• think carefully before using unregulated or unlicensed taxis
  • avoid sharing taxis with strangers – if your driver tries to pick up other passengers, insist they do not do this

Drivers of ‘petits’ or ‘grands taxis’ sometimes speed and do not follow other driving rules, particularly in big cities.    

Outdoor activities and adventure travel

Hiking in the Atlas Mountains

If you’re planning to hike in the Atlas Mountains:

  • research trails and how much experience you’ll need
  • pack essentials such as water, sunscreen and appropriate clothing
  • hire a professional guide
  • get comprehensive travel insurance and make sure it covers your planned activities

Extreme weather and natural disasters

Find out what you can do to prepare for and respond to extreme weather and natural hazards


Earthquakes are a risk in Morocco. The last major earthquake, in 2023, killed almost 3,000 people. There are occasional minor earthquakes. Familiarise yourself with earthquake safety procedures and any instructions in hotel rooms.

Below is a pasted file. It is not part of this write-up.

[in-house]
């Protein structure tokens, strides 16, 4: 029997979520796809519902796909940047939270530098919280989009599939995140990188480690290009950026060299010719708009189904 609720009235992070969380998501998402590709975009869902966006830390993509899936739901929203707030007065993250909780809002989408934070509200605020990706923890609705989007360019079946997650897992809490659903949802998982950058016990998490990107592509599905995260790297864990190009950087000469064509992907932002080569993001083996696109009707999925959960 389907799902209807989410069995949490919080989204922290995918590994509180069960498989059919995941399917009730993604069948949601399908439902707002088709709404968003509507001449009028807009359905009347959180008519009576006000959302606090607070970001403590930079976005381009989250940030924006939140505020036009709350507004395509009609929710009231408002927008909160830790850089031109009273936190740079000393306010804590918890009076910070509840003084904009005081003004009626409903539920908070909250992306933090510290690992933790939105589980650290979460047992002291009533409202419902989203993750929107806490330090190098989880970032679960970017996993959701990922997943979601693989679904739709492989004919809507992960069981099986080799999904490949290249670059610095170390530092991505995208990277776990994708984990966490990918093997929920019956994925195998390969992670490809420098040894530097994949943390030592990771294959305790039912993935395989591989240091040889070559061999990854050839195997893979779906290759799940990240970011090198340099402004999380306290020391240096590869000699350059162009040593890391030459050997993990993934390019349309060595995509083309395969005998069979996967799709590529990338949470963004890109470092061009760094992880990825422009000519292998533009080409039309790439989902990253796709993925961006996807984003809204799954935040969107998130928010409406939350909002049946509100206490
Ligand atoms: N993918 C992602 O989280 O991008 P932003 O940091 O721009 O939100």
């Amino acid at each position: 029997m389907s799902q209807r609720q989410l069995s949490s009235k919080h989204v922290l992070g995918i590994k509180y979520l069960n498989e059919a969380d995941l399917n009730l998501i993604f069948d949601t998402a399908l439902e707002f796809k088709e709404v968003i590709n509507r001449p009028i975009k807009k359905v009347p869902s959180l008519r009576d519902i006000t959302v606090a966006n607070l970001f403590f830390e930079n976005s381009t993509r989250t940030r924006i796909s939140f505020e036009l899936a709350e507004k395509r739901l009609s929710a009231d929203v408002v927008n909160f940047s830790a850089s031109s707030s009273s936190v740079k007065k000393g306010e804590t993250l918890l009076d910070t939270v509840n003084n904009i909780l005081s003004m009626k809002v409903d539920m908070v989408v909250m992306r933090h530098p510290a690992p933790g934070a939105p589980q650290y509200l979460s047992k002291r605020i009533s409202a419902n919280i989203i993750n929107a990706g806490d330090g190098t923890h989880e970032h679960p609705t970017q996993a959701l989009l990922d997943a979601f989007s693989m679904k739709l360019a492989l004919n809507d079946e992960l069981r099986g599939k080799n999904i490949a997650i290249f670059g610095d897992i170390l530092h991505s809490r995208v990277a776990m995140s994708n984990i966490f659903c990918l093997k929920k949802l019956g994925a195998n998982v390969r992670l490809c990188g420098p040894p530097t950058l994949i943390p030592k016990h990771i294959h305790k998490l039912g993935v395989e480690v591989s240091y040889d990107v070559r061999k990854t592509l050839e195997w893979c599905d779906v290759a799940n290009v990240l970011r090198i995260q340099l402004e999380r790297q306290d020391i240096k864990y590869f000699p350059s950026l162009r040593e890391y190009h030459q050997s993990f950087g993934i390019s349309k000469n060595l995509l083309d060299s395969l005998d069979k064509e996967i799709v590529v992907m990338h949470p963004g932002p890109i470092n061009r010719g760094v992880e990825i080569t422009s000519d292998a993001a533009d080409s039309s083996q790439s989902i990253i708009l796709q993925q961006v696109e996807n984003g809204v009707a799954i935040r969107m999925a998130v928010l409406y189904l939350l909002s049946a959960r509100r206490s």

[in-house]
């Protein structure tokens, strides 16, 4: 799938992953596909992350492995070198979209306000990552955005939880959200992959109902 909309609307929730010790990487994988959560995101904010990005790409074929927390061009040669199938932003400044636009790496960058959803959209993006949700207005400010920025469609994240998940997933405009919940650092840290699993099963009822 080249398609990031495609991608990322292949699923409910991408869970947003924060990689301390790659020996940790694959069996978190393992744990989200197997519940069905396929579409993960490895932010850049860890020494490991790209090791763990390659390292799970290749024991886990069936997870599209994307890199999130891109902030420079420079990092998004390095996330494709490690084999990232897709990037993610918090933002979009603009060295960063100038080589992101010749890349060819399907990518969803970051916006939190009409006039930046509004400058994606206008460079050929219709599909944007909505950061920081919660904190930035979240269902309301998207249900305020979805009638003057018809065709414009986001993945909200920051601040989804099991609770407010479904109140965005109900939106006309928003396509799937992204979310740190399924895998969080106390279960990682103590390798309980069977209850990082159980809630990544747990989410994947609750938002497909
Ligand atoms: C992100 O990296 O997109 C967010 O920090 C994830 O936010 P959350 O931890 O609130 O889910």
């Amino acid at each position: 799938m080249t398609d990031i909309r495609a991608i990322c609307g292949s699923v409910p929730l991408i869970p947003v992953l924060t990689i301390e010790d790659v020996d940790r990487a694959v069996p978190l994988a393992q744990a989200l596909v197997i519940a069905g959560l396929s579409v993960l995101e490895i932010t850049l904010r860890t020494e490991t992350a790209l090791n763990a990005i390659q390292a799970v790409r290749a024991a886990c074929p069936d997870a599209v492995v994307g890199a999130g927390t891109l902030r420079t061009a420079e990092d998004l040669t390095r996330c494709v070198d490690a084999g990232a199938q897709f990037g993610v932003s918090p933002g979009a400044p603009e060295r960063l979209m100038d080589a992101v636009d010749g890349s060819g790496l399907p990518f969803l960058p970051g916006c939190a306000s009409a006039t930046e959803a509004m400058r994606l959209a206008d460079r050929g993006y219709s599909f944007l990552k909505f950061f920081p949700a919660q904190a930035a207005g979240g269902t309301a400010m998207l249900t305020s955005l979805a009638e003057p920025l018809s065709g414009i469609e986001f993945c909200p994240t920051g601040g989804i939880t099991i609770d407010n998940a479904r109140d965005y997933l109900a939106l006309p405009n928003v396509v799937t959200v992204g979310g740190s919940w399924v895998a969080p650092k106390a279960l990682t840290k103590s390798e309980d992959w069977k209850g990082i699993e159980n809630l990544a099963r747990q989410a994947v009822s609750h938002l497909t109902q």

The US Federal Emergency Management Agency website has advice about what to do before, during and after an earthquake.


Heavy rain can cause flash flooding in some areas, particularly in the mountains or near rivers during winter months. Walking and driving can be dangerous in flooded areas. If you’re near a flood, monitor local media and follow instructions from local authorities.

This section has safety advice for regions of Morocco. It only covers regions where the Foreign, Commonwealth & Development Office (FCDO) has specific advice.

You should also read FCDO’s overall travel advice and safety and security advice.

Western Sahara

Western Sahara is a disputed territory. If you’re in Western Sahara and need emergency help from the UK government, contact the British Embassy in Rabat, Morocco, who provide consular assistance for Western Sahara. See Western Sahara travel advice.

Morocco-Algeria border

The authorities have closed land and sea borders between Morocco and Algeria. They patrol and closely monitor them. Do not attempt to cross the border – it is illegal to cross without authorisation.